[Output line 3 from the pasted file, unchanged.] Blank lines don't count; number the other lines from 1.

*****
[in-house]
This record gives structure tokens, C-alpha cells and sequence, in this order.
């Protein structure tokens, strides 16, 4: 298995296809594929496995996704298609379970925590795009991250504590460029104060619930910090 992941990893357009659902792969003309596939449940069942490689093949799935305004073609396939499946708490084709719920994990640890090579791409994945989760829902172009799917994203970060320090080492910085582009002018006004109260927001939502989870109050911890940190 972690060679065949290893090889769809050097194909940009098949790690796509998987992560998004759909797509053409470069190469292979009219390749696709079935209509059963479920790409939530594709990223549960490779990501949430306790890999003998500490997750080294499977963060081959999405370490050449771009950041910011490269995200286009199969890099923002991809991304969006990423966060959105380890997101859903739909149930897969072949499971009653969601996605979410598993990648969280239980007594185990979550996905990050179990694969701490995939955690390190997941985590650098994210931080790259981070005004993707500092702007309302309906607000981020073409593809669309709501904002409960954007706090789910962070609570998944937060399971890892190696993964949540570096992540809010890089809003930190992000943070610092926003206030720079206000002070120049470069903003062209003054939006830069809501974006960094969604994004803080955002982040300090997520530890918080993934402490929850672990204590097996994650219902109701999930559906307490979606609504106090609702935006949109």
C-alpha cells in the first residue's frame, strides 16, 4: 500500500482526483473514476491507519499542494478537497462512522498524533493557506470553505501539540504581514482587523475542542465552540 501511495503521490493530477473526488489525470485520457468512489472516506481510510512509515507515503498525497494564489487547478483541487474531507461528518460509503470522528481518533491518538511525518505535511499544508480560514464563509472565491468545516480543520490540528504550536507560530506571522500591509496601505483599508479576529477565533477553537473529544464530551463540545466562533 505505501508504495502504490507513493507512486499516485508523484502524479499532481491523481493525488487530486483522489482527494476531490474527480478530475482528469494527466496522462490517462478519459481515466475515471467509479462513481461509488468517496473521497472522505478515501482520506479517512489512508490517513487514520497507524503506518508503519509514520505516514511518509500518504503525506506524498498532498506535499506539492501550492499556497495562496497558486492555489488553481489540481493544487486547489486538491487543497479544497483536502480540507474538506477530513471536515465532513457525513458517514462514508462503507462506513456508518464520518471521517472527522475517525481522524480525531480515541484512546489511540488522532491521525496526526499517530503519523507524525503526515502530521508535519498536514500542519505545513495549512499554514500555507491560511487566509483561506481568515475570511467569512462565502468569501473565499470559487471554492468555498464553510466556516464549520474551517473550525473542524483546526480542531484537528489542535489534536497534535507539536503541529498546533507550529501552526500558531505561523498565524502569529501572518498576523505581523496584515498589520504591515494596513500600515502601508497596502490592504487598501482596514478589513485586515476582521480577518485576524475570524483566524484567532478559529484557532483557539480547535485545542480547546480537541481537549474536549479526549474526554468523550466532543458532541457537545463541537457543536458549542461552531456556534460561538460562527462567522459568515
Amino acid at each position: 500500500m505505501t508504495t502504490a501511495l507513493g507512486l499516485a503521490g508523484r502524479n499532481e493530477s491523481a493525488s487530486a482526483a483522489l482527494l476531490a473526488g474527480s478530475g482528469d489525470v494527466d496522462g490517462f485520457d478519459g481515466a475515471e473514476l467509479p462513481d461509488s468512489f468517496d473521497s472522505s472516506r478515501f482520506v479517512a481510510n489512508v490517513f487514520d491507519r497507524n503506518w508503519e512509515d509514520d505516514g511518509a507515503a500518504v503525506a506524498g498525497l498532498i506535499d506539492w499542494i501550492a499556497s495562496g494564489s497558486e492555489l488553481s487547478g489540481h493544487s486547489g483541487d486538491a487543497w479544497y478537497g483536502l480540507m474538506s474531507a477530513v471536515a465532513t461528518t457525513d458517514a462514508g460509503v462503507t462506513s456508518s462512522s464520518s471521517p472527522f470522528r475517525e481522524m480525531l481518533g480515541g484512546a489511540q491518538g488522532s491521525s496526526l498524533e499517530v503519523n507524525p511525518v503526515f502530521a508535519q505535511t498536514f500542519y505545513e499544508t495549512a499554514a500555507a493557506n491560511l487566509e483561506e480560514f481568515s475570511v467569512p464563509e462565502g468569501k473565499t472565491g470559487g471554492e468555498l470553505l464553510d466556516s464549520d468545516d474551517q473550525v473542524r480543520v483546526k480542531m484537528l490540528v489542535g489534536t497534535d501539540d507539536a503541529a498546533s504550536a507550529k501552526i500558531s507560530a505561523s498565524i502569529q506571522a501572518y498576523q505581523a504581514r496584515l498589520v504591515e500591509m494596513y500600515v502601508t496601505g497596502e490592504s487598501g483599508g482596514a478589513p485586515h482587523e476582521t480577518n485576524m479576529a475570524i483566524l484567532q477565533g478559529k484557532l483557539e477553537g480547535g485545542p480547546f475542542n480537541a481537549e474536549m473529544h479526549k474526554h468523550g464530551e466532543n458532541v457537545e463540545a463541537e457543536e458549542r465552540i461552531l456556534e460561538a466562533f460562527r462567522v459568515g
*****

């Protein structure tokens, strides 16, 4: 298995296809594929496995996704298609379970925590795009991250504590460029104060619930910090 992941990893357009659902792969003309596939449940069942490689093949799935305004073609396939499946708490084709719920994990640890090579791409994945989760829902172009799917994203970060320090080492910085582009002018006004109260927001939502989870109050911890940190 972690060679065949290893090889769809050097194909940009098949790690796509998987992560998004759909797509053409470069190469292979009219390749696709079935209509059963479920790409939530594709990223549960490779990501949430306790890999003998500490997750080294499977963060081959999405370490050449771009950041910011490269995200286009199969890099923002991809991304969006990423966060959105380890997101859903739909149930897969072949499971009653969601996605979410598993990648969280239980007594185990979550996905990050179990694969701490995939955690390190997941985590650098994210931080790259981070005004993707500092702007309302309906607000981020073409593809669309709501904002409960954007706090789910962070609570998944937060399971890892190696993964949540570096992540809010890089809003930190992000943070610092926003206030720079206000002070120049470069903003062209003054939006830069809501974006960094969604994004803080955002982040300090997520530890918080993934402490929850672990204590097996994650219902109701999930559906307490979606609504106090609702935006949109």